Frozen Shoulder Specialist

Back To Health Physical & Occupational Therapy

Physical Therapy & Occupational Therapists located in Sheepshead Bay/Avenue Z, Brooklyn, NY

Frozen shoulder (or Adhesive Capsulitis) is a condition that refers to stiffening or pain in the shoulder joint. This is typically caused by a buildup of scar tissue in the shoulder region, resulting in pain as well as a decrease in range of motion. Back To Health offers completely individualized Frozen Shoulder rehabilitation programs designed for fast and complete recovery. Click Here to request to book your appointment TODAY!

Frozen Shoulder Q&A

What is Frozen Shoulder?

Frozen shoulder is a condition that refers to pain in the shoulder joint. It typically involves stiffness and tightness, and develops gradually over time. There is tissue surrounding your shoulder joint that holds everything together, known as the shoulder capsule. During frozen shoulder, this capsule becomes so tight & think that it proves difficult and painful to move. As bands of scar tissue form, this also reduces the amount of synovial fluid in your joints which help keep it lubricated.

What are Frozen Shoulder Symptoms?

Stiffness, tightness, and pain are the typical tell-tale signs of a frozen shoulder. Pain typically worsens during the night, making it more difficult to sleep.

What are the Three Frozen Shoulder Phases?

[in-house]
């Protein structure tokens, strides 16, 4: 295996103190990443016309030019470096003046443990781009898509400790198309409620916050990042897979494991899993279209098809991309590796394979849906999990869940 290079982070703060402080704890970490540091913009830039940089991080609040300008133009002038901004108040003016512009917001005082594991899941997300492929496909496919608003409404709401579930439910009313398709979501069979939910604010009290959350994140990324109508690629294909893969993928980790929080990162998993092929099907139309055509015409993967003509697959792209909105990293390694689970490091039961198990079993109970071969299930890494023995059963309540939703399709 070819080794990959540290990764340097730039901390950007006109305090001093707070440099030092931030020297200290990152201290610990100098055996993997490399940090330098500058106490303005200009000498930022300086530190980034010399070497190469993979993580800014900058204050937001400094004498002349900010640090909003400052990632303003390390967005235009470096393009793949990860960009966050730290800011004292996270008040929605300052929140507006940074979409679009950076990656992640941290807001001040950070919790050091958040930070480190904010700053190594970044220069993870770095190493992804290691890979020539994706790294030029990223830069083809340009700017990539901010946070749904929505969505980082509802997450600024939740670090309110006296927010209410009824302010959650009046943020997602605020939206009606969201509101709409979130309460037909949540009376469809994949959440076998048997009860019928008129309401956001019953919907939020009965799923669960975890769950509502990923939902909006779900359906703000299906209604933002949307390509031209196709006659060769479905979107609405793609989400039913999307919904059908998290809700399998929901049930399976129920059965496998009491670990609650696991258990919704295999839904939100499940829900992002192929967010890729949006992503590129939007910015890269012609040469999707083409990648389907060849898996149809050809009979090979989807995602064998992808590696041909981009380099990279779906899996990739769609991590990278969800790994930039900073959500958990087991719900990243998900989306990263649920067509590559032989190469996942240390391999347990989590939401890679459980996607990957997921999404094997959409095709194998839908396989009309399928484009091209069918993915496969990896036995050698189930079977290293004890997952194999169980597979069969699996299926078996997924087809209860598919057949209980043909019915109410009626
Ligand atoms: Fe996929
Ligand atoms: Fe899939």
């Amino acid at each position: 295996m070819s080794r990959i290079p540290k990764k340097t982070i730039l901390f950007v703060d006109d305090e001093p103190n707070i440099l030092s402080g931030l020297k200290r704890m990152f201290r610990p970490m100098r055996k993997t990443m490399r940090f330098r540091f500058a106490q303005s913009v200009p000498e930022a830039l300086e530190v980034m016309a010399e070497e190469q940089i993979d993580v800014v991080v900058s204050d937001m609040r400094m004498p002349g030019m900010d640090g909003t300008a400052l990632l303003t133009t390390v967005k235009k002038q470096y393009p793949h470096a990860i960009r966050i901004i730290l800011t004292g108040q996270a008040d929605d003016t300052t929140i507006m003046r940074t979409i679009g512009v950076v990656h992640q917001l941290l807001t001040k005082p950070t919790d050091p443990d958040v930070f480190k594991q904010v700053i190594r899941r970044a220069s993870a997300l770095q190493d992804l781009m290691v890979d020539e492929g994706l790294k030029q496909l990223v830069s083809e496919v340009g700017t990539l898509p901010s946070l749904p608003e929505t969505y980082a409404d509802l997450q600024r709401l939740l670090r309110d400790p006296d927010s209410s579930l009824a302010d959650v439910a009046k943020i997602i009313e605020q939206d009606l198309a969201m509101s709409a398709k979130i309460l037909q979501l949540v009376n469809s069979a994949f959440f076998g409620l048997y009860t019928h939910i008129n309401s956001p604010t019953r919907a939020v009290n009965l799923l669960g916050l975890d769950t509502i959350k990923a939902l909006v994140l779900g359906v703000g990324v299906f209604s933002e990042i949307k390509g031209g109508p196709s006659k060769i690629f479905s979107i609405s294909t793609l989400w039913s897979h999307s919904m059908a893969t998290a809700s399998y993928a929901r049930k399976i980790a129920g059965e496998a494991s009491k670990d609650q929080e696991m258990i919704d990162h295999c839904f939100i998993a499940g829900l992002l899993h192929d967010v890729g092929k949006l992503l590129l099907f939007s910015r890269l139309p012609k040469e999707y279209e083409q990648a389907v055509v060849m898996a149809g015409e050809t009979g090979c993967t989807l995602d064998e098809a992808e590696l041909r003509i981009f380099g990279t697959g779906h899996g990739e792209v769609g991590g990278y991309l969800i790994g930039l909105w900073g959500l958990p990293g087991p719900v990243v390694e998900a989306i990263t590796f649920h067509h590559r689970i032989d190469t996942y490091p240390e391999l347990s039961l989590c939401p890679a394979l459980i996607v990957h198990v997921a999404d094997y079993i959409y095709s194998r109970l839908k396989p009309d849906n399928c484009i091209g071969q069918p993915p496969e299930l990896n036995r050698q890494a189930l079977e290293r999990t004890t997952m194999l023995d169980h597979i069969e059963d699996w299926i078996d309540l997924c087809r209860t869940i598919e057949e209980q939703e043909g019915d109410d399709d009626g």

You’ll typically go through three phases with a frozen shoulder. Each has its own unique symptoms and timeline.

Freezing stage:

  • You develop a pain (sometimes severe) in your shoulder any time you move it.
  • It slowly gets worse over time and may hurt more at night.
  • This can typically last anywhere from 6 to 9 months.
  • Your shoulder range of motion has become limited

Frozen stage:

  • Pain might get better but your stiffness gets worse.
  • Shoulder movement becomes more difficult through daily activities
  • This stage can last 4-12 months.

Thawing stage:

  • Range of motion start to return back to normal.
  • This may take anywhere from 6 months to 2 years.

What Causes Frozen Shoulder?

Interestingly enough we do not have a clear understanding as to why Frozen shoulder occurs. However, we do know that some groups of people are predominantly more at risk than others. Frozen shoulder typically happens more often among women than men, and usually between the ages of 40 and 60. Your risk also increases if you’re in the process of recovering from a medical condition such as a stroke, or surgery like mastectomy. Medical complications such as diabetes, heart disease, thyroid disease, or Parkinson’s have also been linked with Frozen Shoulder.

How To Treat Frozen Shoulder?

Physical therapy has been proven to be highly effective when it comes to treating Frozen Shoulder. With a large portion of our patients coming in with this exact condition has helped us devise an effective set of exercises proven to work. We recommend to always warm up your shoulder before performing any exercises.